The Scoop on Decaf Coffee

Decaf coffee. Oh, the looks we get at Starbucks when Lucas and I ask for decaf, especially in the morning. Normally, I drink caffeinated coffee, but when I’m pregnant I opt for decaf. Lucas has also been on decaf as he wanted to do a little caffeine detox. I don’t mind decaf coffee as I really just love the flavor of coffee and don’t really miss the caffeine. I will write a bit more of caffeine in the future, there’s some interesting info there!

I hadn’t given much thought to how decaf coffee is made so Lucas ran across an article and I found it interesting. Coffee is always decaffeinated in the green, unroasted state. It can be tricky to achieve this since removing the caffeine but not effecting any other part of what makes the bean flavorful is not an easy task. Caffeine is a water soluble substance so water is always used.

Two of the four ways to decaffeinate coffee involve a chemical, which include benzene (no longer used due to it being a carcinogen), methylene chloride or ethyl acetate, which have not shown any health harm. If any traces of the chemicals remain on the beans after the process they likely don’t survive the roasting process. Natural ethyl acetate is extremely expensive so a synthetic form is most often used.

When it comes to non-chemical ways to decaffeinate coffee, there are two, The Swiss Water Process and the Carbon Dioxide Process.

The Swiss Water Process “begins by soaking a batch of beans in very hot water in order to dissolve the caffeine. The water is then drawn off and passed through an activated charcoal filter. The porosity of this filter is sized to only capture larger caffeine molecules, while allowing smaller oil and flavor molecules to pass through it.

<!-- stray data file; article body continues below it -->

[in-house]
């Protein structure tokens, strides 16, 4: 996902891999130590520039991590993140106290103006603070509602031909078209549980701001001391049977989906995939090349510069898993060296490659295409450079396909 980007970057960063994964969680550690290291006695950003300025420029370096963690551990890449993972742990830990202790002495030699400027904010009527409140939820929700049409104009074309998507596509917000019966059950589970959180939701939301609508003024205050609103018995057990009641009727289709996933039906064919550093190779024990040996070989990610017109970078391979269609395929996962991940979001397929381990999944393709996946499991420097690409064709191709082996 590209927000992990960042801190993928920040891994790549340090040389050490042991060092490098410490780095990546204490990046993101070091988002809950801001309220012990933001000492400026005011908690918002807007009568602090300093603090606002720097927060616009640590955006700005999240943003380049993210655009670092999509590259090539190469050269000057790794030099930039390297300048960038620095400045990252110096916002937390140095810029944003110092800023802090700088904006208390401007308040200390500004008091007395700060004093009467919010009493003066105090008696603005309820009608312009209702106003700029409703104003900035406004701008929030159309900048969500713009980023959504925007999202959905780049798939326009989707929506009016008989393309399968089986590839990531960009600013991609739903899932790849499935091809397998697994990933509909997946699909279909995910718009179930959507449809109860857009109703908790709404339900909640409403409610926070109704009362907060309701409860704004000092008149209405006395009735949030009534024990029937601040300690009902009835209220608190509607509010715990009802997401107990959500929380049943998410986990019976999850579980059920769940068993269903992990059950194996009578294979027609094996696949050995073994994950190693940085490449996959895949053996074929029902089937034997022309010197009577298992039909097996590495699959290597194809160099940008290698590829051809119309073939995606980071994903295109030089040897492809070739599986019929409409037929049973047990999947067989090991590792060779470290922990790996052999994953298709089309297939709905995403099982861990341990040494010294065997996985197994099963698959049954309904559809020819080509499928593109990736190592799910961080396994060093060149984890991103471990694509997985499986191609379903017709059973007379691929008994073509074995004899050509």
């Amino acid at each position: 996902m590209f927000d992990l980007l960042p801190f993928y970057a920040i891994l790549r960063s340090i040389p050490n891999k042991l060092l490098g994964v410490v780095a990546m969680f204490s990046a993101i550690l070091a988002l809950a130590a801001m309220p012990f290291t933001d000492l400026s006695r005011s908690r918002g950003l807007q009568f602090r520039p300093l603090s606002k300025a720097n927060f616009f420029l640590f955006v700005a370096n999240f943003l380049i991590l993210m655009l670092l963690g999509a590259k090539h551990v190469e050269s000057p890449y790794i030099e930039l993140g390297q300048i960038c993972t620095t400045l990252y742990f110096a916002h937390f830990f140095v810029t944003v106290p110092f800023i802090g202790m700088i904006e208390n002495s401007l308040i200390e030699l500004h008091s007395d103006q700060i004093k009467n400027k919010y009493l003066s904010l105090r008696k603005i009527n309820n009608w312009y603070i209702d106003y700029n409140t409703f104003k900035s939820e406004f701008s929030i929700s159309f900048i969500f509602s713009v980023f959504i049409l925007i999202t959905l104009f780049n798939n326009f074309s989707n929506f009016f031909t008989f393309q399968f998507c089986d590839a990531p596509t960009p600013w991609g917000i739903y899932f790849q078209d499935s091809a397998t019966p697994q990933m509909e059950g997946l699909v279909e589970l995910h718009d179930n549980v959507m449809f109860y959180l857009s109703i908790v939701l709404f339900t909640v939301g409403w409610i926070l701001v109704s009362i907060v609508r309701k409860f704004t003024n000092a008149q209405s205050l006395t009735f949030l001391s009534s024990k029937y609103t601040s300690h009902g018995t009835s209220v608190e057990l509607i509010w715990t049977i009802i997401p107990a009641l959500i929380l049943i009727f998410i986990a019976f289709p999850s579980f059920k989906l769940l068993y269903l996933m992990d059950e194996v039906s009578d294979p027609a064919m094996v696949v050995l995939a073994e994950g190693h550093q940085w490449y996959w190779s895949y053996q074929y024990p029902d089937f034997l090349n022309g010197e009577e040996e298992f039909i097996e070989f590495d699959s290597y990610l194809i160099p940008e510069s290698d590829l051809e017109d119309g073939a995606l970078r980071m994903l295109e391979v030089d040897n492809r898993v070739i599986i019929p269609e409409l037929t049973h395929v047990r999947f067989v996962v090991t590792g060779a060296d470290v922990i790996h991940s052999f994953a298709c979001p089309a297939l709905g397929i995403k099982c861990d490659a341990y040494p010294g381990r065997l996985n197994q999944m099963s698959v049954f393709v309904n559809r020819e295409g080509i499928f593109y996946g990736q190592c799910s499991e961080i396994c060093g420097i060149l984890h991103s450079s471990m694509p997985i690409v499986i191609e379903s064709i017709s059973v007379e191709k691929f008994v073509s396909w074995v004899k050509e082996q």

Consequently we end up with beans with no caffeine and no flavor in one tank, and caffeine-free “flavor charged” water (aka “Green Coffee Extract”) in another tank.

And here’s where the magic happens. The flavorless caffeine-free beans are discarded, but the flavor rich water is reused to remove the caffeine from a fresh batch of coffee beans.

Since this water already is saturated with flavor ingredients the flavors in this fresh batch can’t dissolve; only caffeine moves from the coffee beans to the water. So the result is decaffeination without a massive loss of flavor.

Coffees decaffeinated by this method are always labeled as “SWISS WATER” Decaf.

This method is almost exclusively used for decaffeination of organic coffee.

Coffee decaffeinated using the environment-friendly Swiss Water Process undergoes regular caffeine level audits to ensure compliance to 99.9% caffeine-free.”

“In the CO2 decaffeination process, water soaked coffee beans are placed in a stainless steel container called the extraction vessel. The extractor is then sealed and liquid CO2 is forced into the coffee at pressures of 1,000 pounds per square inch to extract the caffeine.

The CO2 acts as the solvent to dissolve and draw the caffeine from the coffee beans, leaving the larger-molecule flavor components behind. The caffeine laden CO2 is then transferred to another container called the absorption chamber. Here the pressure is released and the CO2 returns to its gaseous state, leaving the caffeine behind. The caffeine free CO2 gas is pumped back into a pressurized container for reuse.

Because of its cost, this process is primarily used to decaffeinate large quantities of commercial-grade, less-exotic coffee found in grocery stores.”

Since our go to coffee is Starbucks it was reassuring to learn that the only decaf blend that doesn’t use a chemical process is the Sumatra blend, which is what we buy.

I hope this helps you understand the process, I know I found it interesting and if you are someone that drinks decaf and wants the process with the least amount of chemicals, now you know what to look for!


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